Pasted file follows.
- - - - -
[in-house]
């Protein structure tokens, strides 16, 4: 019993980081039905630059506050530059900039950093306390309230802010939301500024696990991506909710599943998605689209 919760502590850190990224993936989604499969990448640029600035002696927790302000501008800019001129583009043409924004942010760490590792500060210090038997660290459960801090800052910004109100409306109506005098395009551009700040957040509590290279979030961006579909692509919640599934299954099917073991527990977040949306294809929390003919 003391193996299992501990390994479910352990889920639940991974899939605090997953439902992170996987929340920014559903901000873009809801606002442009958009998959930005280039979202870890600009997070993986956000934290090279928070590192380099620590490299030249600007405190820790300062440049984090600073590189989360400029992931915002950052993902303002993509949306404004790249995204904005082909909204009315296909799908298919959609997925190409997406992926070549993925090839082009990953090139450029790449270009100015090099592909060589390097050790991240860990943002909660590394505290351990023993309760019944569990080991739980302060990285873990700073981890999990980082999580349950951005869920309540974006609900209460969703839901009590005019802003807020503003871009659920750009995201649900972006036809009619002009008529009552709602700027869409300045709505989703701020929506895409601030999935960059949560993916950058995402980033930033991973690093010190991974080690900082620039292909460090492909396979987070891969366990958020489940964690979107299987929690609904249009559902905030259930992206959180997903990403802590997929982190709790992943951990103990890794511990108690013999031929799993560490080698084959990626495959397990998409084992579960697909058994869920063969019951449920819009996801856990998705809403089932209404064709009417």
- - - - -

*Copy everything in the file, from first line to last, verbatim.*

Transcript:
[in-house]
């Protein structure tokens, strides 16, 4: 019993980081039905630059506050530059900039950093306390309230802010939301500024696990991506909710599943998605689209 919760502590850190990224993936989604499969990448640029600035002696927790302000501008800019001129583009043409924004942010760490590792500060210090038997660290459960801090800052910004109100409306109506005098395009551009700040957040509590290279979030961006579909692509919640599934299954099917073991527990977040949306294809929390003919 003391193996299992501990390994479910352990889920639940991974899939605090997953439902992170996987929340920014559903901000873009809801606002442009958009998959930005280039979202870890600009997070993986956000934290090279928070590192380099620590490299030249600007405190820790300062440049984090600073590189989360400029992931915002950052993902303002993509949306404004790249995204904005082909909204009315296909799908298919959609997925190409997406992926070549993925090839082009990953090139450029790449270009100015090099592909060589390097050790991240860990943002909660590394505290351990023993309760019944569990080991739980302060990285873990700073981890999990980082999580349950951005869920309540974006609900209460969703839901009590005019802003807020503003871009659920750009995201649900972006036809009619002009008529009552709602700027869409300045709505989703701020929506895409601030999935960059949560993916950058995402980033930033991973690093010190991974080690900082620039292909460090492909396979987070891969366990958020489940964690979107299987929690609904249009559902905030259930992206959180997903990403802590997929982190709790992943951990103990890794511990108690013999031929799993560490080698084959990626495959397990998409084992579960697909058994869920063969019951449920819009996801856990998705809403089932209404064709009417």